Of Crocodiles and Shrivelled grapes (Secrets of the Veneto, Part 1)


When planning your trip to Italy, don’t make the mistake of thinking that Venice is the only place to visit in the Veneto. True, it’s the highlight of the region, and also its capital, but there’s a lot more going on here. Take the city of Vicenza, for example: did you know that this historic city is home to no fewer than 23 buildings designed by Andrea Palladio? But we leave the many and varied architectural treasures of Vicenza (which, by the way, is just a short train ride away from Venice) aside for the moment to draw your attention to other secrets of the Veneto, for no other reason than to demonstrate just how many they are once you look a little bit below the surface…

…and sometimes in the Veneto countryside. In little Povegliano Veronese, for example, there’s a little church called Madonna dell’Uva Secca – Our Lady of the Shrivelled Grapes. How did it get this name? The story goes that a man who once lived in the town owned a particularly fruitful grapevine. So bountiful was it that he often guarded it at night. One day an old woman (who may or may not have been Cher) passed by  and implored him to give her some so she could quench her thirst – but the man sent her away in a huff. Well, the vine shriveled up on the spot and fried in the Veneto sun. The greedy man was never heard from again, and the woman probably ended up at a wine bar in Venice, but the locals never forgot this sordid episiode of greed, and the church’s name stuck.

In the vicinity of Verona, in San Michele Extra, there’s a somewhat larger and quite lovely old church called the Sanctuary of Santa Maria della Pace. And larger is good, because it’s not your ordinary chapel that can accommodate a 15-foot long stuffed crocodile. The one here was donated back in 1608 by Bianca Bevilacqua Lazise, having inherited it from an ancestor who took part in one of the Crusades. But another legend has it that the crocodile somehow made its way across the Mediterranean from Egypt, swam up the Adige River and began gobbling up small children and goats in the countryside around Zevio. No hunter could catch the feisty croc until a local girl, inspired by the Virgin Mary, floated the idea of digging a ditch and extending giant shishkebabs made from tree branches over it. The crocodile snapped at the chunks of meat, fell into the ditch and is now inside the church.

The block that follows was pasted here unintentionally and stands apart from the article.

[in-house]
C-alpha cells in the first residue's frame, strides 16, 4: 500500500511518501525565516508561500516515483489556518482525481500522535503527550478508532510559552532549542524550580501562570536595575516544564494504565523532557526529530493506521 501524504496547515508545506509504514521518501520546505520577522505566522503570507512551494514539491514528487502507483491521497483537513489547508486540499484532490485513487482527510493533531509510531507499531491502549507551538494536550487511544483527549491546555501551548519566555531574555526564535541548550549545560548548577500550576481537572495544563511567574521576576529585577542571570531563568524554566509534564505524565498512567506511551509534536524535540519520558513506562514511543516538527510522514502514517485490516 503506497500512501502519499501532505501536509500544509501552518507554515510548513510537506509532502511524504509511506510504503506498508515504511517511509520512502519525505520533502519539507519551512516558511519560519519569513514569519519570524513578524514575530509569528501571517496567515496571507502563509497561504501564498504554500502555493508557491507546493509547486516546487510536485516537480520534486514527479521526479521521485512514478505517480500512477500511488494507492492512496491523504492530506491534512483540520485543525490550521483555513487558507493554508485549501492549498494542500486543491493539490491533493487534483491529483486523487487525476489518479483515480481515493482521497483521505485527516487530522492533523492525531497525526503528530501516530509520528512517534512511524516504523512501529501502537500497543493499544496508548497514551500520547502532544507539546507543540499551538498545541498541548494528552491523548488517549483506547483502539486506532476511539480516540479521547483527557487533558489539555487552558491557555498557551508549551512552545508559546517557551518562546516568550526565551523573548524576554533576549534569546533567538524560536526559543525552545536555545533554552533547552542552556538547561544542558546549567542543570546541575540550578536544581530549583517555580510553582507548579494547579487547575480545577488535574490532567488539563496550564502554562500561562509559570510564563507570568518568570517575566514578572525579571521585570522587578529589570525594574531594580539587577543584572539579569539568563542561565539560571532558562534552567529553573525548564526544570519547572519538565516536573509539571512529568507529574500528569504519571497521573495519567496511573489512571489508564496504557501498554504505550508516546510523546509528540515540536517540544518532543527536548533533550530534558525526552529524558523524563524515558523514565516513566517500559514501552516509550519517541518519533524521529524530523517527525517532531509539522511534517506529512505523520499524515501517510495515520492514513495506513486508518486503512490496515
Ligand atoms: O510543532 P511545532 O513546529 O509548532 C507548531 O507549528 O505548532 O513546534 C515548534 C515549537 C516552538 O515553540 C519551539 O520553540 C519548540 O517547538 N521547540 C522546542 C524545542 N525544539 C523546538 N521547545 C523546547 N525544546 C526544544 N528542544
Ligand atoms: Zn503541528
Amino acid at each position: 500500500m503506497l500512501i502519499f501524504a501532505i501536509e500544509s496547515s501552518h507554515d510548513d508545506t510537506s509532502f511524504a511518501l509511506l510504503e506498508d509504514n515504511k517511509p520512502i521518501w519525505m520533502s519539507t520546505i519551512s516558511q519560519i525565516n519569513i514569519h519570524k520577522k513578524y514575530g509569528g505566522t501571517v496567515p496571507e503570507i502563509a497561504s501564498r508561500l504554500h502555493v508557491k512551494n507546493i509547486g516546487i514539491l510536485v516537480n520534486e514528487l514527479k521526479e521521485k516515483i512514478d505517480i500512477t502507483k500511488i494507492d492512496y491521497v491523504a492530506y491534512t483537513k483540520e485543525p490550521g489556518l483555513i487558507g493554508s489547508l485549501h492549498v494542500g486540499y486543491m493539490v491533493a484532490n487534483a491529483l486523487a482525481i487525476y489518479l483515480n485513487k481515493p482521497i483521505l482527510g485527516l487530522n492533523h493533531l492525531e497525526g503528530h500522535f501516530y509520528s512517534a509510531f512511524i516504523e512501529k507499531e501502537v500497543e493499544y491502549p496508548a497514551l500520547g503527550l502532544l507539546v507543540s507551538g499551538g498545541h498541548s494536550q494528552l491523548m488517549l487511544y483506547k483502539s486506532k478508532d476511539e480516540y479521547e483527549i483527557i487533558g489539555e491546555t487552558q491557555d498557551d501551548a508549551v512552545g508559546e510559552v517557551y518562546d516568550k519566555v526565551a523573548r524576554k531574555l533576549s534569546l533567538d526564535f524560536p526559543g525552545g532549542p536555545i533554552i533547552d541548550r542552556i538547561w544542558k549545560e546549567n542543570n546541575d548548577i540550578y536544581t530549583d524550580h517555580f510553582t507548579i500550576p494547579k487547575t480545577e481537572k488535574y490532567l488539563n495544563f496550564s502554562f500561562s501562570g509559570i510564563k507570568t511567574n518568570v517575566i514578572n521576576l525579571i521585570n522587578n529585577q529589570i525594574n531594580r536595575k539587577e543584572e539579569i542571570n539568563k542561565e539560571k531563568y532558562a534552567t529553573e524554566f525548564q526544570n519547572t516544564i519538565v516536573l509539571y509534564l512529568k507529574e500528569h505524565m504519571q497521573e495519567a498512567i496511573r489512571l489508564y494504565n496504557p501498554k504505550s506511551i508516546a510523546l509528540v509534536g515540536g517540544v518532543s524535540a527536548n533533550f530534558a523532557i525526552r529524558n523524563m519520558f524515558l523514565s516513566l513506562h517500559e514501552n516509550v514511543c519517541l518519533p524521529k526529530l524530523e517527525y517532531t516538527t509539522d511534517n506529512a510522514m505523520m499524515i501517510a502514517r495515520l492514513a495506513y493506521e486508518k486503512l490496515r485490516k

Crazy, right? Not so much: as modern a country as Italy is (and it is: just check out some Italy’s latest hi-tech flashy trains, which put Amtrak to shame), it is also a place where legends and lore are the stuff of everyday life. That’s part of what makes even a short stay in Italy so enchanting…no matter where you are, chances are people’s footsteps were on the same spot in ancient times – and that makes the modern ones all the more interesting.

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